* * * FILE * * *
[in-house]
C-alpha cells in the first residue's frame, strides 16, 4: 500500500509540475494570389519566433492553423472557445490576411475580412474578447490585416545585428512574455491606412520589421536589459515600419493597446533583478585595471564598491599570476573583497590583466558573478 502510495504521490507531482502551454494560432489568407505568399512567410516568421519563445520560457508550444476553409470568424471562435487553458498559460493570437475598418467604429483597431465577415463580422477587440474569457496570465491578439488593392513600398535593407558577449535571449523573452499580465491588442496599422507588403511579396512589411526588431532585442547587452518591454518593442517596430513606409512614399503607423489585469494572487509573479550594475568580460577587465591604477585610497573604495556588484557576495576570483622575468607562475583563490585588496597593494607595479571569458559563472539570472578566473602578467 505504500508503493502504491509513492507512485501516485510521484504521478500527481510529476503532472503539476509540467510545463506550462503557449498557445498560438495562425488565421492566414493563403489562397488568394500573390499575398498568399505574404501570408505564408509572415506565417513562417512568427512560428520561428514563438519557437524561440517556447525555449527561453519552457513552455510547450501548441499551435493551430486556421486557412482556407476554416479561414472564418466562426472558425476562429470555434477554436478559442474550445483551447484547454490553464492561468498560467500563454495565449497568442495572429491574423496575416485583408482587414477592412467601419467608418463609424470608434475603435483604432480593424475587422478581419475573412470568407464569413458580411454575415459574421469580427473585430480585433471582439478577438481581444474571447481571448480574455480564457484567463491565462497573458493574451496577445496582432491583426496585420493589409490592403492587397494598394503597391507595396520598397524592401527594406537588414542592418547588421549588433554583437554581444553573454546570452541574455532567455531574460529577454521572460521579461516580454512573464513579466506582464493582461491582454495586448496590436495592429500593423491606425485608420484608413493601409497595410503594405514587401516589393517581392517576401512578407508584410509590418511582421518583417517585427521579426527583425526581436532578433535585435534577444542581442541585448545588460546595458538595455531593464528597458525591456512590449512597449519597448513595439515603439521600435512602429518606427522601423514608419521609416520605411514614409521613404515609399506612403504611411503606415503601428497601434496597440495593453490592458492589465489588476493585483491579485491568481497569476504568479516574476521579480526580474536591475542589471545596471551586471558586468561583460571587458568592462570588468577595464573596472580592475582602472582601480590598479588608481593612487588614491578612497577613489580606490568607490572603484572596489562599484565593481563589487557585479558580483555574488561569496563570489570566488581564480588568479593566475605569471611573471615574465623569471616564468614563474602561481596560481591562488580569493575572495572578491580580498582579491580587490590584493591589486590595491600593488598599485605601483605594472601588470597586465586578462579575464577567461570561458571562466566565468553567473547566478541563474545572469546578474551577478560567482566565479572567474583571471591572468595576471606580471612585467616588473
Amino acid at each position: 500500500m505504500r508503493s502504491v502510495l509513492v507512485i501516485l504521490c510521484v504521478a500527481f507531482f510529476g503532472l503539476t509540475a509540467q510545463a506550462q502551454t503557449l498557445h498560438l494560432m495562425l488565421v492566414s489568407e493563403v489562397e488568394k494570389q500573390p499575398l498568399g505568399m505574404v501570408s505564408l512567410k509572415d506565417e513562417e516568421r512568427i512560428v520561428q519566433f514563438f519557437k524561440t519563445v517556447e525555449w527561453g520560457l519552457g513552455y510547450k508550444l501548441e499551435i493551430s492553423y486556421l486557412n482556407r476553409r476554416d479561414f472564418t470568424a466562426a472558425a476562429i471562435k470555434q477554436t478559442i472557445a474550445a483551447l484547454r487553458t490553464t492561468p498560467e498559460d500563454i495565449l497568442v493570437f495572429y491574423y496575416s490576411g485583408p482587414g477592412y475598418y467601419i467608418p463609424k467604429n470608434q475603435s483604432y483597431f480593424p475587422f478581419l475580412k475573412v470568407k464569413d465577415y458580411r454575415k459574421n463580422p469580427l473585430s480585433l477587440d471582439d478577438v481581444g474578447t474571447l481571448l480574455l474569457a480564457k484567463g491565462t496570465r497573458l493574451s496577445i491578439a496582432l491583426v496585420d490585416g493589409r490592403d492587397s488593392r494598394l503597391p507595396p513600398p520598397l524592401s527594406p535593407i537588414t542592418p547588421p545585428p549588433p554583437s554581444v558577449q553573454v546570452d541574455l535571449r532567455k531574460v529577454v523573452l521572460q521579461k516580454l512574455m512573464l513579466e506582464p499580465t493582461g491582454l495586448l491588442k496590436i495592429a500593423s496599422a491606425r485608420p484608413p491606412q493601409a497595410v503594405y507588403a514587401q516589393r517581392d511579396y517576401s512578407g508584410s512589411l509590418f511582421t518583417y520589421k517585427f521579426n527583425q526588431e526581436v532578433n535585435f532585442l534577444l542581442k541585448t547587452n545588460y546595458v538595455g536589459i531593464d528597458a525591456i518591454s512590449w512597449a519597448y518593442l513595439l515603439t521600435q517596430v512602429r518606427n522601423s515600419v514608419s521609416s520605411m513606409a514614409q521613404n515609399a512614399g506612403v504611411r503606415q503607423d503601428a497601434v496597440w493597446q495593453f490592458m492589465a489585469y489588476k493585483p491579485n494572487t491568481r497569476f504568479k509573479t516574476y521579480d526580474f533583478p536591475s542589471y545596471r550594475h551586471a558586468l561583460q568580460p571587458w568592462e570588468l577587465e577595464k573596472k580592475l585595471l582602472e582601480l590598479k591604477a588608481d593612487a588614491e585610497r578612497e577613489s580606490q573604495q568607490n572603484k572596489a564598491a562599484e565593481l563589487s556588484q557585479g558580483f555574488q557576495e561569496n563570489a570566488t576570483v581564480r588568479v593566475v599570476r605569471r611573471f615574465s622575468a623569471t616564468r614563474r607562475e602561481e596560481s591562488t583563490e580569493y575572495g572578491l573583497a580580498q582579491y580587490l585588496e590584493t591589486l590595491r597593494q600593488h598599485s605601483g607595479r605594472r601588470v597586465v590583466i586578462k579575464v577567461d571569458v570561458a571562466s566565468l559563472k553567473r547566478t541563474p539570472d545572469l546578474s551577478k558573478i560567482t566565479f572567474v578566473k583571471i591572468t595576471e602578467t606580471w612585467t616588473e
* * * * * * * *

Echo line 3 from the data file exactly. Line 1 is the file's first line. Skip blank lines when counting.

Amino acid at each position: 500500500m505504500r508503493s502504491v502510495l509513492v507512485i501516485l504521490c510521484v504521478a500527481f507531482f510529476g503532472l503539476t509540475a509540467q510545463a506550462q502551454t503557449l498557445h498560438l494560432m495562425l488565421v492566414s489568407e493563403v489562397e488568394k494570389q500573390p499575398l498568399g505568399m505574404v501570408s505564408l512567410k509572415d506565417e513562417e516568421r512568427i512560428v520561428q519566433f514563438f519557437k524561440t519563445v517556447e525555449w527561453g520560457l519552457g513552455y510547450k508550444l501548441e499551435i493551430s492553423y486556421l486557412n482556407r476553409r476554416d479561414f472564418t470568424a466562426a472558425a476562429i471562435k470555434q477554436t478559442i472557445a474550445a483551447l484547454r487553458t490553464t492561468p498560467e498559460d500563454i495565449l497568442v493570437f495572429y491574423y496575416s490576411g485583408p482587414g477592412y475598418y467601419i467608418p463609424k467604429n470608434q475603435s483604432y483597431f480593424p475587422f478581419l475580412k475573412v470568407k464569413d465577415y458580411r454575415k459574421n463580422p469580427l473585430s480585433l477587440d471582439d478577438v481581444g474578447t474571447l481571448l480574455l474569457a480564457k484567463g491565462t496570465r497573458l493574451s496577445i491578439a496582432l491583426v496585420d490585416g493589409r490592403d492587397s488593392r494598394l503597391p507595396p513600398p520598397l524592401s527594406p535593407i537588414t542592418p547588421p545585428p549588433p554583437s554581444v558577449q553573454v546570452d541574455l535571449r532567455k531574460v529577454v523573452l521572460q521579461k516580454l512574455m512573464l513579466e506582464p499580465t493582461g491582454l495586448l491588442k496590436i495592429a500593423s496599422a491606425r485608420p484608413p491606412q493601409a497595410v503594405y507588403a514587401q516589393r517581392d511579396y517576401s512578407g508584410s512589411l509590418f511582421t518583417y520589421k517585427f521579426n527583425q526588431e526581436v532578433n535585435f532585442l534577444l542581442k541585448t547587452n545588460y546595458v538595455g536589459i531593464d528597458a525591456i518591454s512590449w512597449a519597448y518593442l513595439l515603439t521600435q517596430v512602429r518606427n522601423s515600419v514608419s521609416s520605411m513606409a514614409q521613404n515609399a512614399g506612403v504611411r503606415q503607423d503601428a497601434v496597440w493597446q495593453f490592458m492589465a489585469y489588476k493585483p491579485n494572487t491568481r497569476f504568479k509573479t516574476y521579480d526580474f533583478p536591475s542589471y545596471r550594475h551586471a558586468l561583460q568580460p571587458w568592462e570588468l577587465e577595464k573596472k580592475l585595471l582602472e582601480l590598479k591604477a588608481d593612487a588614491e585610497r578612497e577613489s580606490q573604495q568607490n572603484k572596489a564598491a562599484e565593481l563589487s556588484q557585479g558580483f555574488q557576495e561569496n563570489a570566488t576570483v581564480r588568479v593566475v599570476r605569471r611573471f615574465s622575468a623569471t616564468r614563474r607562475e602561481e596560481s591562488t583563490e580569493y575572495g572578491l573583497a580580498q582579491y580587490l585588496e590584493t591589486l590595491r597593494q600593488h598599485s605601483g607595479r605594472r601588470v597586465v590583466i586578462k579575464v577567461d571569458v570561458a571562466s566565468l559563472k553567473r547566478t541563474p539570472d545572469l546578474s551577478k558573478i560567482t566565479f572567474v578566473k583571471i591572468t595576471e602578467t606580471w612585467t616588473e